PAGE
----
Johnny Sexton thought of Ronan O’Gara as he drank in the scenes at the Aviva Stadium last Saturday week after Ireland had secured their Grand Slam and the players and staff got to share the moment with a stubbornly full stadium and their families.
The Ireland captain had wrestled sole ownership of the all-time Six Nations points scoring record from his old rival and friend earlier that same evening but he hadn’t thought of him at the time. Not until that valedictory lap of honour.
O’Gara, he thought, didn’t get to say his goodbyes like this. The Munster out-half’s Test career had ended with a brief and forgettable cameo in a loss to Scotland in Murrayfield. Proof again that even the most gilded of careers can lack a fitting end.
Sexton’s time in shorts might yet come with the most dramatic of send-offs if Ireland can trump their Six Nations form and do something extraordinary at the World Cup, but it looks like his Leinster career may have faded away without anyone realising it at the time.
When a club releases a statement saying it is ‘likely’ that their key player will miss the rest of the season then you can shove your stash of chips into the centre of the table and bet that their campaign is indeed done.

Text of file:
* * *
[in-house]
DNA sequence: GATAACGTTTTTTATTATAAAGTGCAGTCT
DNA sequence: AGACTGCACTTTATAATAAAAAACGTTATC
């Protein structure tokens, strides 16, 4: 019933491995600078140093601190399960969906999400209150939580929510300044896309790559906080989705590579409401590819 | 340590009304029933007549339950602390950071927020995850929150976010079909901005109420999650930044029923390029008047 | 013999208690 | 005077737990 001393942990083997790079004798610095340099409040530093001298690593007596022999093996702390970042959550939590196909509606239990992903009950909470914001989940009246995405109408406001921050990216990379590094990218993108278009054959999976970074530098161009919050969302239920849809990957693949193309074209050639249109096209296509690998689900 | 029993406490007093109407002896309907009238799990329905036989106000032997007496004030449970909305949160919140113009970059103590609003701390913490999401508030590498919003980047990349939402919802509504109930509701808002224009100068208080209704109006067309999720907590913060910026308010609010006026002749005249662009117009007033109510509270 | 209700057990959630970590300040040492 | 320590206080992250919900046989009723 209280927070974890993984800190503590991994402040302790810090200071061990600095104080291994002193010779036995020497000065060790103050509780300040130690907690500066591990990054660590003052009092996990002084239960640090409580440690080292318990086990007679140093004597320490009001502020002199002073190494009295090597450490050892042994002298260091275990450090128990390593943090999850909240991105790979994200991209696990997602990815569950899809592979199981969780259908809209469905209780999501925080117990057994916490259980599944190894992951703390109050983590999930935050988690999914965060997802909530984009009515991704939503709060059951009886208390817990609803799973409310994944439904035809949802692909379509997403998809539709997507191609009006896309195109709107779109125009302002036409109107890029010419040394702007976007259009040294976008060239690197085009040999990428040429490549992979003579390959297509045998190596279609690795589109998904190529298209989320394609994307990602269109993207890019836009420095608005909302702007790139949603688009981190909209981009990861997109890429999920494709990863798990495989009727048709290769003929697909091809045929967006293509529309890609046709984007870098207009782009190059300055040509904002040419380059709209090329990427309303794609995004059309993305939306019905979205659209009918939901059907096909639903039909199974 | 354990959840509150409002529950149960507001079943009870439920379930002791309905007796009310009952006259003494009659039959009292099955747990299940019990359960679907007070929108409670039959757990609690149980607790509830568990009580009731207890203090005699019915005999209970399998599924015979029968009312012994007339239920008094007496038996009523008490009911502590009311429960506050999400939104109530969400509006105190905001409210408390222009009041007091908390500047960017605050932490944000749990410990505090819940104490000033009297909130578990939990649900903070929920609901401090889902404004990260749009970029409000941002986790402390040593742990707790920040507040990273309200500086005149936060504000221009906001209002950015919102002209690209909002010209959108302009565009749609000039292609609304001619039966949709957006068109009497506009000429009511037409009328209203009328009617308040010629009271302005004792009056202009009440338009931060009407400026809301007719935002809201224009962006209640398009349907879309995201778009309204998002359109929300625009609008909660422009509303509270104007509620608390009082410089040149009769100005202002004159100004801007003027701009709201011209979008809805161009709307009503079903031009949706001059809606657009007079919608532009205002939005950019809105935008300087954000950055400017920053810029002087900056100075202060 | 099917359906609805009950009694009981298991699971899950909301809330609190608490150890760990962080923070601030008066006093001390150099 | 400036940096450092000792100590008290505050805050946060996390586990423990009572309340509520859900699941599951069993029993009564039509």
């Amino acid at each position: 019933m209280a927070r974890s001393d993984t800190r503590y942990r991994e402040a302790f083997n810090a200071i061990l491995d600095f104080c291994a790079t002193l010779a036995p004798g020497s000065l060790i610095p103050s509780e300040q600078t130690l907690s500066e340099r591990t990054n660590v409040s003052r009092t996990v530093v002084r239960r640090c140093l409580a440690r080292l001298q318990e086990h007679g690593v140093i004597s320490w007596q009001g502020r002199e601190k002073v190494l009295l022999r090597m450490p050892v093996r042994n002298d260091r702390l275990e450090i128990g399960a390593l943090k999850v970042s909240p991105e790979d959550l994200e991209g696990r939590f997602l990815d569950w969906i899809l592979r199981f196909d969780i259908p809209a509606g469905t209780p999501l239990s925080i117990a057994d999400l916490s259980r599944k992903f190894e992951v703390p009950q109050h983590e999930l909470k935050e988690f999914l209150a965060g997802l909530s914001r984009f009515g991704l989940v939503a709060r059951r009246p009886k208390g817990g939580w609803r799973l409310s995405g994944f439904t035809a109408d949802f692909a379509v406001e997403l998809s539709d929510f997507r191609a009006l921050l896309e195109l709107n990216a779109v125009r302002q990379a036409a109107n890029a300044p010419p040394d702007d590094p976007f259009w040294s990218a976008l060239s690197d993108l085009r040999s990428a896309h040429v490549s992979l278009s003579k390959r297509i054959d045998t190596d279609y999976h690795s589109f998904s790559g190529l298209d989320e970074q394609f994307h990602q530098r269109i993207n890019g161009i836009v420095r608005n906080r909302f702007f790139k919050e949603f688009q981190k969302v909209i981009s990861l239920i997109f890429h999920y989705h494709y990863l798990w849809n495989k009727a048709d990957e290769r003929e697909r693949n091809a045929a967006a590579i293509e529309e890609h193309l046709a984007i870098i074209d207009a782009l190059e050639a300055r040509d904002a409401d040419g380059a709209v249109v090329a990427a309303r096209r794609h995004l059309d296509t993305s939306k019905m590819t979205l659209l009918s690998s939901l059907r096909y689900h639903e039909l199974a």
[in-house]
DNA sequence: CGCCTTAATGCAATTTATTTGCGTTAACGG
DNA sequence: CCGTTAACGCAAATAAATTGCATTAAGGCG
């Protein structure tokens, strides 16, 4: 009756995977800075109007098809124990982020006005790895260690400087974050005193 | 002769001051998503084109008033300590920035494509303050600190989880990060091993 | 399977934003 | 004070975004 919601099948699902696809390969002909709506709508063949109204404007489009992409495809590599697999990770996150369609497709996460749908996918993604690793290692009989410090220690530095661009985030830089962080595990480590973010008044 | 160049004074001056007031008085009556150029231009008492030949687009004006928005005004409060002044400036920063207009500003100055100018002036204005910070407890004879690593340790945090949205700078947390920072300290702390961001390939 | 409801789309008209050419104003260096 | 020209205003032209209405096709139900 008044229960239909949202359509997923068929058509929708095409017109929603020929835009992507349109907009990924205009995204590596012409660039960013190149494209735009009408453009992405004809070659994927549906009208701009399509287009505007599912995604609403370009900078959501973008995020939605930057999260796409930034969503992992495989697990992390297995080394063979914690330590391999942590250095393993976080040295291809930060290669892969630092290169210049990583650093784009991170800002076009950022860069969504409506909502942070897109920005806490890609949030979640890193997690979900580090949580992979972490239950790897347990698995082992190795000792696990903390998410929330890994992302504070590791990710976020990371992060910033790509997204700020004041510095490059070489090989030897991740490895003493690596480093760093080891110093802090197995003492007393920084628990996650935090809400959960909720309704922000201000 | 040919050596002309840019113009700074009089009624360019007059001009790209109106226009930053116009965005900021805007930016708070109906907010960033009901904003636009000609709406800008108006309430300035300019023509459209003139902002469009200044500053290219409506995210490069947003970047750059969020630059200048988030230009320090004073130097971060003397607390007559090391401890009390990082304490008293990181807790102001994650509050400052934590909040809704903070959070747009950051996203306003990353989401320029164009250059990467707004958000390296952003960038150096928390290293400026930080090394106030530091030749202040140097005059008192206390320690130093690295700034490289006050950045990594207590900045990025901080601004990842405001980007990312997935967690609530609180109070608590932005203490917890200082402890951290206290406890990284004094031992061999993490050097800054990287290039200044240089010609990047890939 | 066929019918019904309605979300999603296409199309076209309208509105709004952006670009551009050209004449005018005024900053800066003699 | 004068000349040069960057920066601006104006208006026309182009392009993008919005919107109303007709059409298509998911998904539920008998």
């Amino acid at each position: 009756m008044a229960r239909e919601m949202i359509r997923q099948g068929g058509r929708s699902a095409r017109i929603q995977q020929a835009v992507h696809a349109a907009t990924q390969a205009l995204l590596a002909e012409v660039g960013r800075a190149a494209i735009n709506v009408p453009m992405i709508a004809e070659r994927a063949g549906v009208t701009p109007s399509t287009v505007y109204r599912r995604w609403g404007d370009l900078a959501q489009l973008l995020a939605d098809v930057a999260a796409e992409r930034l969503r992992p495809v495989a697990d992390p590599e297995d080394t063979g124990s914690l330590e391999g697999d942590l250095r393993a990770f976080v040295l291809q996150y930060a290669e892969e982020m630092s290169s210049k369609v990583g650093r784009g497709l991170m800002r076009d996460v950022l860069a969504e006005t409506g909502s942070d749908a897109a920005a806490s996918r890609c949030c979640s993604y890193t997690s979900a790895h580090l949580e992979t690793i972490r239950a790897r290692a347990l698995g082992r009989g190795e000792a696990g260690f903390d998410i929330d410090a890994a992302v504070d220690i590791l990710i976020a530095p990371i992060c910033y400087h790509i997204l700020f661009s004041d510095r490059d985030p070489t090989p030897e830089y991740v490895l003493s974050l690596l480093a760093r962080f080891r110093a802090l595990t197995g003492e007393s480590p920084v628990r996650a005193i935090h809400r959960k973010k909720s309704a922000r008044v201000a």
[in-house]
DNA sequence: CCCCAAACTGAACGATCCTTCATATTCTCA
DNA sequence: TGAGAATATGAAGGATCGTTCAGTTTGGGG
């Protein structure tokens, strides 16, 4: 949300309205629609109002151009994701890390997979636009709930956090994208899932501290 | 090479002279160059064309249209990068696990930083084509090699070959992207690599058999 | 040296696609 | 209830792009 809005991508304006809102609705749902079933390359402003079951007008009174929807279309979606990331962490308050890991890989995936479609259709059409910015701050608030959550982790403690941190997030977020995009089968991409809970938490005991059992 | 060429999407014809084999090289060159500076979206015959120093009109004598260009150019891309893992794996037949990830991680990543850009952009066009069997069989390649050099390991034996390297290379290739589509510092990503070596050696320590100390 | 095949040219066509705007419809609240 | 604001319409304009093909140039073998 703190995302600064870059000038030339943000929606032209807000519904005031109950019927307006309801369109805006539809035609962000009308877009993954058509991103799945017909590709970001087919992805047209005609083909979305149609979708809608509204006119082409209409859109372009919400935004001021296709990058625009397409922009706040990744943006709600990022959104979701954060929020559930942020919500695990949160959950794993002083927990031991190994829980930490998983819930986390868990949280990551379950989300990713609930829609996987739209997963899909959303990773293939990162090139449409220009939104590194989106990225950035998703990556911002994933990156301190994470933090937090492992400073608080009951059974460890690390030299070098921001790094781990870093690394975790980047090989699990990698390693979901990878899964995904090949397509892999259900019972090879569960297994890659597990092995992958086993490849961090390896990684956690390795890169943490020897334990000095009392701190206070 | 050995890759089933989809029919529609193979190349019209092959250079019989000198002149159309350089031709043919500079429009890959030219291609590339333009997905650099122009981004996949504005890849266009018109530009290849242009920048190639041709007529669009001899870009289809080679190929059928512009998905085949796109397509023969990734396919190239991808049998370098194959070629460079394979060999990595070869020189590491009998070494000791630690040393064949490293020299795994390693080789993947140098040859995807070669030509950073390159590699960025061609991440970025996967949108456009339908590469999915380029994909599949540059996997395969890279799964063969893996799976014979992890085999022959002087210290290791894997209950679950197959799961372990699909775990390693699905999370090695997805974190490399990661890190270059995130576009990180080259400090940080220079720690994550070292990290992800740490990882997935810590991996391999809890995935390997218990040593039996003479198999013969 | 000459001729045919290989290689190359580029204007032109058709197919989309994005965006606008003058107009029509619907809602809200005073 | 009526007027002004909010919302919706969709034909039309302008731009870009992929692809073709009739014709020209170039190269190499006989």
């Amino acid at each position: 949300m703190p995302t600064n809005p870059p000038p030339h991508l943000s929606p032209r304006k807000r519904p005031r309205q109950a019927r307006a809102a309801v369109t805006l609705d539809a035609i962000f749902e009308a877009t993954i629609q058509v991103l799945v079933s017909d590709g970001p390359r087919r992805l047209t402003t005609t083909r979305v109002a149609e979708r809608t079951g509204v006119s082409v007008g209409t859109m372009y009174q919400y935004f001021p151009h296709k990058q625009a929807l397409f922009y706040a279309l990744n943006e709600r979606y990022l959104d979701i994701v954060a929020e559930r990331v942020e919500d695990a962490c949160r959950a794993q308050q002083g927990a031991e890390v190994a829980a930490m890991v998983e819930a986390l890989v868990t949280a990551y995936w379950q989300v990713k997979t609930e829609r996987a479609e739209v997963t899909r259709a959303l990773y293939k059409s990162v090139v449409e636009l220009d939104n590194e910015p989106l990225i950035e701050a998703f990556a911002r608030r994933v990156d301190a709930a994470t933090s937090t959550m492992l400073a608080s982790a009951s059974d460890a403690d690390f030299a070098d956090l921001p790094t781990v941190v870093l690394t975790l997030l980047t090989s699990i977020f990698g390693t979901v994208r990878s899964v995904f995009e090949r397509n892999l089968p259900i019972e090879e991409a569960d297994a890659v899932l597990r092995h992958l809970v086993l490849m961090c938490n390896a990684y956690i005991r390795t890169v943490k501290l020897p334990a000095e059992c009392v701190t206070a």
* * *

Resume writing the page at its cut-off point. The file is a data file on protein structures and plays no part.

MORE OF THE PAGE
We are highly unlikely to see him in blue again.
The last of his 189 appearances for the province came on New Year’s Day with a convincing win over Connacht at the RDS in front of over 17,000. Not a bad stage to have left it at, but not the return to the Aviva that he had planned for May either.
And, as with his Six Nations exit against England, Sexton left that evening back in January more concerned with the effects of an injury – in that case, a facial injury – than the applause of an appreciative crowd. So it goes.
It’s an annoying way to go.
For five years now Sexton and others have spoken about their desire to add a fifth star to the Leinster shirt but the injury update the club released on Monday means Leo Cullen & Co. will have to make do without him from here on in as they chase that Champions Cup.
And another league title, of course.
Leinster are accustomed to that. Ross Byrne has deputised with next to no fuss for some time now - he has even started some finals - but there isn’t any denying that they will be less of a collective for Sexton’s absence between now and the summer.
For the player himself it is a cruel way to bring down the curtain on a relationship that stretches back to the late noughties when he made his debut against the now defunct Border Reivers but there will be only minor ripples for Ireland.
If Sexton doesn’t play for the next two months or more then it means he can’t pick up a level of injury that puts his World Cup in doubt. It also means that he has the bones of five months without any game time in his legs.
Not ideal, clearly, but then everyone will be starting from scratch once the various nations reconvene for their pre-seasons in high summer and Sexton will hardly be alone in reporting for duty refreshed and ready to go after a longer period on the sidelines.
This is not how he wanted it but the fairytale ending can still be his.